people who do such things tend to divide the world into two groups: addicts, and those who get away scot-free. To k.d. lang, those distinctions are fantasia -- she knows that when it comes to love we all have addictive personalities. The hacking smoker, the junkie, the pill-head soccer mom -- to lang they're nothing more than variations on a theme, human manifestations of the obsession that waits inside us all for the right substance, or person, to set it free. "Everyone thinks that they know what they want," she breathes on "Drag," her new album of covers. "But sometimes your drug chooses you."
lang says she conceived of "Drag" as a meditation on how addiction and love mirror each other, but by recording only covers, she also chronicles how many songwriters have found one a useful metaphor for the other. In lang's hands, the subtexts of love -- need, longing, leaving, betrayal -- are pulled to each tune's forefront. On the tip of her tongue, the strains of David Wilcox's "My Old Addiction" become a version of "My Old Flame."
lang makes it easy to understand what these songsmith's (Roy Orbison, T-Bone Burnett, Jane Siberry and others) knew instinctively -- that all obsessions have one thing in common: exhaustive, exclusive passion for their object. "Do you remember our very last kiss? Are you aware that you're terribly missed?" asks lang in a hush on "Your Smoke Screen," and for all the world she sounds like a lover who's been left. But the song begins "the medicine has taken you over, washing away any desire," and concludes with a melancholy "I should have seen through your smoke screen."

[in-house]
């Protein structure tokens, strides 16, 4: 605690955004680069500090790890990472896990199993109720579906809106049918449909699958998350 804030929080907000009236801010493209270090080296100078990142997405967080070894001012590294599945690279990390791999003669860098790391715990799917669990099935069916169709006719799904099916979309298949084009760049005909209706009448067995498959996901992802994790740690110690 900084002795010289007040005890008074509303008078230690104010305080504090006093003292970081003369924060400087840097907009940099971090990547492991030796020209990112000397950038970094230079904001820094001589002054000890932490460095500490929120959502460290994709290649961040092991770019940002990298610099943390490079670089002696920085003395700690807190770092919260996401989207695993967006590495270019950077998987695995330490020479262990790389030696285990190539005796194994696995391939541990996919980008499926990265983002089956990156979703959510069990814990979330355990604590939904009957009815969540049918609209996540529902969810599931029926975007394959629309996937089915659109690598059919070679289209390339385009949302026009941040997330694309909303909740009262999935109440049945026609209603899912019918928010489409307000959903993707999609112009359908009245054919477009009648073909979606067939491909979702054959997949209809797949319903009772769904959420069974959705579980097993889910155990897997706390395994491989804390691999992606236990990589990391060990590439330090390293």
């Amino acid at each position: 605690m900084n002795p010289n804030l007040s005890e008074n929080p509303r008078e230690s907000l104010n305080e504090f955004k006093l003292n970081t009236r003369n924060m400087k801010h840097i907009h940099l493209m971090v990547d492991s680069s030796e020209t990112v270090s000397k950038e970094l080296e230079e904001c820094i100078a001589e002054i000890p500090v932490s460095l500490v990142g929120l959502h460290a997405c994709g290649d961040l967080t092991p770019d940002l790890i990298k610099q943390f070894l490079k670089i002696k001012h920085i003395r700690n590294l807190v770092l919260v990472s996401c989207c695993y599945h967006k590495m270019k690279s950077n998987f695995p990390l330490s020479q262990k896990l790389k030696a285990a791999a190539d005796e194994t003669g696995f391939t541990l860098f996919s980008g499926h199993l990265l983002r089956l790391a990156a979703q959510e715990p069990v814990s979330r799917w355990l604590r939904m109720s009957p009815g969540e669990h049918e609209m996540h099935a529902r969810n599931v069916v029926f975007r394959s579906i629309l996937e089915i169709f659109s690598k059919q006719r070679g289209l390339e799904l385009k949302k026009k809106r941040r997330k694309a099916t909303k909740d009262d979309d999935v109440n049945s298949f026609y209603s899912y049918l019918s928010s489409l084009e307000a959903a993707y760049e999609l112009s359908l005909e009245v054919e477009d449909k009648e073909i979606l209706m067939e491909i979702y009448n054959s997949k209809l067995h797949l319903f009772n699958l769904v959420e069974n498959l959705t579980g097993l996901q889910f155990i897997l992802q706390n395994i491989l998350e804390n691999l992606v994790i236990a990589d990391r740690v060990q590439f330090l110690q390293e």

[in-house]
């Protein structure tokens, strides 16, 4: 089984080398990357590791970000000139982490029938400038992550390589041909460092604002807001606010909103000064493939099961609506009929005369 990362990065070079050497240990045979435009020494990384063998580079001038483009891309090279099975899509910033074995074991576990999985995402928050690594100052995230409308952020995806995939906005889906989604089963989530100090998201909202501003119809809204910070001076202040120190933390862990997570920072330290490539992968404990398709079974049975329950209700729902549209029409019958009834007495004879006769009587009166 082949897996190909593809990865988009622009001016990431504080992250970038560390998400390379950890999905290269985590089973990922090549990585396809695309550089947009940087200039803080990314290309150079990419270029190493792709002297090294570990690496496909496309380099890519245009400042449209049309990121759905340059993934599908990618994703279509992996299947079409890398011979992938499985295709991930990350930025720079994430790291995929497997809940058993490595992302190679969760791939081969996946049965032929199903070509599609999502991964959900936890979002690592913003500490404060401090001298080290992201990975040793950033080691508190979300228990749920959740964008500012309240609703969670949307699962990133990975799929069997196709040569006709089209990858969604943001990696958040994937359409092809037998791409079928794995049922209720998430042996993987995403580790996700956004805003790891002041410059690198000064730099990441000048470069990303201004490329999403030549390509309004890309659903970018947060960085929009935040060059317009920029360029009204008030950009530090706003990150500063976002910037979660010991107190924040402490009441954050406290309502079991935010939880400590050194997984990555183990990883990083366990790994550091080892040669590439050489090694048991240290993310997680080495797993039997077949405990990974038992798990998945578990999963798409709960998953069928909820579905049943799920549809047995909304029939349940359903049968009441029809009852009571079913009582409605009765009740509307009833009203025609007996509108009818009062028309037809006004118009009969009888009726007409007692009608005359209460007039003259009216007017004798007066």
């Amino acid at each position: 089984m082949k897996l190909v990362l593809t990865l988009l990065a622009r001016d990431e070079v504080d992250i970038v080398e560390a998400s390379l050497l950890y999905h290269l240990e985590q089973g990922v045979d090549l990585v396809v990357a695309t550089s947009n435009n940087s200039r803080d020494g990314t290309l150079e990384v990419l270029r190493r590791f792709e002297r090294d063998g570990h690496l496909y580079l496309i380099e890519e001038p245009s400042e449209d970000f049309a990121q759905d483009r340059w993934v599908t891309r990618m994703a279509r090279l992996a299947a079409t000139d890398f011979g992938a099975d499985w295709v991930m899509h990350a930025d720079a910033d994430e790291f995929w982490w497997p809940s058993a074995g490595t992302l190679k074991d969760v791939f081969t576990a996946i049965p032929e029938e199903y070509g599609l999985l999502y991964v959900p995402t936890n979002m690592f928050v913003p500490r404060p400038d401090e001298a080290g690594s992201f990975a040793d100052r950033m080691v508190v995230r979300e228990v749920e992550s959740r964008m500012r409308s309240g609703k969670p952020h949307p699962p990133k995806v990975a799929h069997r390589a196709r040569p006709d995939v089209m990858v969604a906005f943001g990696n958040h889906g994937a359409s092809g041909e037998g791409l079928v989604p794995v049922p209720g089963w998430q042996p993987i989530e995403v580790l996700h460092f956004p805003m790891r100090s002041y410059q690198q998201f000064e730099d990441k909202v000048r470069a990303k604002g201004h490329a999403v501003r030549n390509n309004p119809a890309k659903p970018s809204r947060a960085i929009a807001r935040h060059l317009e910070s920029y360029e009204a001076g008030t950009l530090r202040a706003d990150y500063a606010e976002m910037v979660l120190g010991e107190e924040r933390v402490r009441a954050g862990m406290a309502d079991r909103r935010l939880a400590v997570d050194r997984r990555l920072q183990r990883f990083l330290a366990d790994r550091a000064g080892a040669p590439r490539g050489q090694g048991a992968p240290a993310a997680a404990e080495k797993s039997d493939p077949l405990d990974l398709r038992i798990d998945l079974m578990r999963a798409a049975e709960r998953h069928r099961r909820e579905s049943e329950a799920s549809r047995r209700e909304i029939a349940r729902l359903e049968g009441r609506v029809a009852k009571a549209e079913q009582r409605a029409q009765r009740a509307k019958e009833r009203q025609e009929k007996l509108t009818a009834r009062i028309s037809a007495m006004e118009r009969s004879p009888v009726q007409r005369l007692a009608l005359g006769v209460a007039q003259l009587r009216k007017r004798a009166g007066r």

From its first notes (the thunderous yet abject reading of Peggy Lee's gem "Don't Smoke in Bed"), "Drag" shows lang in excellent voice, establishing her as one of the great vocalists of the last 20, if not 50, years. She goes into the nooks and crannies of each song, belting, pleading, whispering -- clear as a bell one bar, whiskey-soaked the next -- surrounding herself with glorious instrumentation but never drowning in it. She rises above on every track, lustily leading her mini-orchestra into battle. It's a far cry from last years' dancey "All You Can Eat," but close in sound and spirit to lang's work with Patsy Cline producer Owen Bradley. Versatile though she is, lang is at her most potent with classic -- or at least classic-sounding -- material.
As if to convince that "Drag" doesn't have to live up to its title, lang sparks the line-up with a few lighthearted chestnuts, including Les Paul and Mary Ford's "Smoke Rings" ("puff! puff! puff my cares away") and "Drag's" first single, Steve Miller's "The Joker." lang refashions it as a tender come-on with a touch of sleaze, wrapping her sexy voice around her love like a snaky chanteuse. It's the most perfect fit ever. Strange, but it seems like lang, a Canadian, could cover Americana for the rest of her career and never stop stunning. She's just another addict who really loves our peaches, wants to shake our trees ...